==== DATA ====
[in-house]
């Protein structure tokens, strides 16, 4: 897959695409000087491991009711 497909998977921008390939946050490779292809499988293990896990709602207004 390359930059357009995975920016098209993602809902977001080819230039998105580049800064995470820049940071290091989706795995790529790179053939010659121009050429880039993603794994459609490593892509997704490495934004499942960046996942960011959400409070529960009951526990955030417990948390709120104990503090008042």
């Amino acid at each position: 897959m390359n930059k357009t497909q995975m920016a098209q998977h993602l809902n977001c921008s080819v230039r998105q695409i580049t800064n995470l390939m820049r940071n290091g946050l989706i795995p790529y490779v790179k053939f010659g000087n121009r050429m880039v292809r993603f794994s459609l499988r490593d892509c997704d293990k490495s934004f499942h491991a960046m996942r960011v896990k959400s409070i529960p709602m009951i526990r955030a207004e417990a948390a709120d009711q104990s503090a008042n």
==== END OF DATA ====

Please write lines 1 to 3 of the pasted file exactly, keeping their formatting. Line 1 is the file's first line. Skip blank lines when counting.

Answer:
[in-house]
């Protein structure tokens, strides 16, 4: 897959695409000087491991009711 497909998977921008390939946050490779292809499988293990896990709602207004 390359930059357009995975920016098209993602809902977001080819230039998105580049800064995470820049940071290091989706795995790529790179053939010659121009050429880039993603794994459609490593892509997704490495934004499942960046996942960011959400409070529960009951526990955030417990948390709120104990503090008042």
């Amino acid at each position: 897959m390359n930059k357009t497909q995975m920016a098209q998977h993602l809902n977001c921008s080819v230039r998105q695409i580049t800064n995470l390939m820049r940071n290091g946050l989706i795995p790529y490779v790179k053939f010659g000087n121009r050429m880039v292809r993603f794994s459609l499988r490593d892509c997704d293990k490495s934004f499942h491991a960046m996942r960011v896990k959400s409070i529960p709602m009951i526990r955030a207004e417990a948390a709120d009711q104990s503090a008042n």